In September 2014, the people of Scotland voted on an independence referendum question, “Should Scotland be an independent country?” Following an intense campaign, the “No” side won with 55 percent voting against independence with a turnout of 85 percent.
Alexander writes from Glasgow with an assessment.
Nobody in their right mind welcomes, or encourages, the entry into the world of another nation-state, unless (as is often the case, alas) the new non-entity seems the only way to shake free of another, more dismal or ruthless form of oppression–Empire, Homeland, United Kingdom.
The past two years have seen a sustained campaign to break the fiction of the “United Kingdom” apart, or at least to begin that process, by creating a rival fiction called “Scotland.” Many of the rituals of Scottishness–tartan, Burns night, haggis dinners–are a nineteenth-century invention, and the official Party of Scottish Nationalism is the full inheritor of this flummery, combining the promise of a future of endless Highland Regiment tattoos with a rate of corporation tax low enough to put a smile on Rupert Murdoch’s death mask.
This is the level on which the debate about an independent Scotland has been enacted and reported in the UK mainstream. There has been talk of a continuing constitutional crisis, even after a flurry of last-minute panic promises and threats from Westminster, the seat of British government, contrived to steer 55 percent of voters into the No camp–“Scotland votes resoundingly for dependence,” as no newspaper quite had the courage to put it.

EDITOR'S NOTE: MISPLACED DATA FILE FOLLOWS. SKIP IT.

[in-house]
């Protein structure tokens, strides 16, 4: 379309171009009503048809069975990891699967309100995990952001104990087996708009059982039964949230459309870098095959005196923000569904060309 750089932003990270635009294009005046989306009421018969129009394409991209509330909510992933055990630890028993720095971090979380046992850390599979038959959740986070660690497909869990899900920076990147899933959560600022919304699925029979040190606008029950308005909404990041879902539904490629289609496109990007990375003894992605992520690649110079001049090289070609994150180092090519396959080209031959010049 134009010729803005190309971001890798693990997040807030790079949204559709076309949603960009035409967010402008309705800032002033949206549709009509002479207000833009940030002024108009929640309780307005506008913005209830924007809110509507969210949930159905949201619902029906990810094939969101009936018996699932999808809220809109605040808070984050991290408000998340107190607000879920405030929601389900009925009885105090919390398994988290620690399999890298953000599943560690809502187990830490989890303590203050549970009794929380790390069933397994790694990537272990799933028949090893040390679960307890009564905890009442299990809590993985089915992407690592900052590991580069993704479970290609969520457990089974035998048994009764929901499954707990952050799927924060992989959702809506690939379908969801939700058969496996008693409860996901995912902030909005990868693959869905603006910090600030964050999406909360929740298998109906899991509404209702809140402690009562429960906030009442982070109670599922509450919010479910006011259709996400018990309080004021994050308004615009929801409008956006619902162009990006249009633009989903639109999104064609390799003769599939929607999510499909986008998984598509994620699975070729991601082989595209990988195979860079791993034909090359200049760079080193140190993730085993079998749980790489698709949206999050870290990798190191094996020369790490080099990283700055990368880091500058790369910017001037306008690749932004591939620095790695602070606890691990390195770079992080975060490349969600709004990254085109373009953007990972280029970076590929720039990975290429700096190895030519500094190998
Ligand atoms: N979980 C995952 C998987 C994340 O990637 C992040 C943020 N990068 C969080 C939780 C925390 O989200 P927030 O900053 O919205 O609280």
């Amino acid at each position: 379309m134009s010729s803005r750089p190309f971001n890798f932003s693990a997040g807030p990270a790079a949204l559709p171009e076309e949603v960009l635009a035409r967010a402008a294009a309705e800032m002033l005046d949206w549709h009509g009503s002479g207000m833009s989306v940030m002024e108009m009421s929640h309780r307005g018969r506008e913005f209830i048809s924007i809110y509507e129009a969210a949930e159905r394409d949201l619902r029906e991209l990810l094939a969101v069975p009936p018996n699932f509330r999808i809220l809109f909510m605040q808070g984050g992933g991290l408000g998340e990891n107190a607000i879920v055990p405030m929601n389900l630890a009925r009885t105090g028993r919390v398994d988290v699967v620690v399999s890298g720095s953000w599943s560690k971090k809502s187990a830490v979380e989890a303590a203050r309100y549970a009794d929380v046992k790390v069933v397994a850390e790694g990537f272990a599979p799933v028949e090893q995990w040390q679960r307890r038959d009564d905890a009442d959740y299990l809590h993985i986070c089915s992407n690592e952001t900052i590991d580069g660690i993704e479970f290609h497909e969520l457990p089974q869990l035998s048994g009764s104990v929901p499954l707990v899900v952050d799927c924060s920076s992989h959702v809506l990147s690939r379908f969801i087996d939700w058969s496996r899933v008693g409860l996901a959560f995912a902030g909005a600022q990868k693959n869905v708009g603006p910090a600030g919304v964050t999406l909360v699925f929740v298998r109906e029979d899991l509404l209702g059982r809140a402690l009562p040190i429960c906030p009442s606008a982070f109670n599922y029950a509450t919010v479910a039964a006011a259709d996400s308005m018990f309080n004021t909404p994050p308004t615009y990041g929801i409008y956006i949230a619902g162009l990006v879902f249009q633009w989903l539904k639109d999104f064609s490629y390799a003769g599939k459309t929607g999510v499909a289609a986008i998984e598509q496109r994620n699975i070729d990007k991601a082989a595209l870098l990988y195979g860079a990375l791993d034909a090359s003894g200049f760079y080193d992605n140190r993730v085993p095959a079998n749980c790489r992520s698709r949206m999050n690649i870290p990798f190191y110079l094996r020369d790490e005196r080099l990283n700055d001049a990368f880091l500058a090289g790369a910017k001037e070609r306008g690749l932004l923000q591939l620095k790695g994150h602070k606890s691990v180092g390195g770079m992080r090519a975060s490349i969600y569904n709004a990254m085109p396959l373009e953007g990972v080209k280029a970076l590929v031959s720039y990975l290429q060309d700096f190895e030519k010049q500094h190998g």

Committees will report on Scottish powers over income tax and “job seekers allowance” (read: the dole). Britain’s Labour and Conservative Parties, each with their own stake in the constitutional status quo, will ensure that the time of political soul-searching peters out in an eternity of conventions.
There is, however, another side to the story. Two other sides, in fact. The first has to do with the peculiar reality underlying the fiction, “Scotland,” and the depth of its involvement in the project of British Empire. The second, the old mole working in the earth, under the bland aggregate of the No vote’s 45 percent, is the energy of refusal and remaking of politics that has gathered, to everyone’s astonishment, under the independence banner.
First things first. England and Scotland have shared a monarch since 1603. Their two parliaments became one in 1707, and decided to call the new realm Great Britain. In the aftermath of the defeat of the Jacobite rebellion forty years later, Scotland became the full junior partner in Great Britain’s imperial expansion, and took a share of the spoils.
In a ploy typical of nationalism’s intelligentsia everywhere, the current ideologues of Scotland gloss over the bloodiest border in the history of the island, the geological boundary separating Highland from Lowland Scotland. The profitable partnership between the Lowland bourgeoisie and the English imperialists, which enlisted the defeated Highland regiments in its sanguinary colonial business, is now over, because the Empire is over. And, crucially, the end of Empire coincided with the discovery of vast oil deposits in Scottish waters.
The politics of oil, and of Scotland’s resources generally, have been salient in the debates surrounding independence. That Scotland, which from the 1980s on, saw a chance of building an oil-boom welfare state along Norwegian lines, and then saw that chance confiscated or sabotaged by Westminster, is certainly one key to recent Scottish nationalism.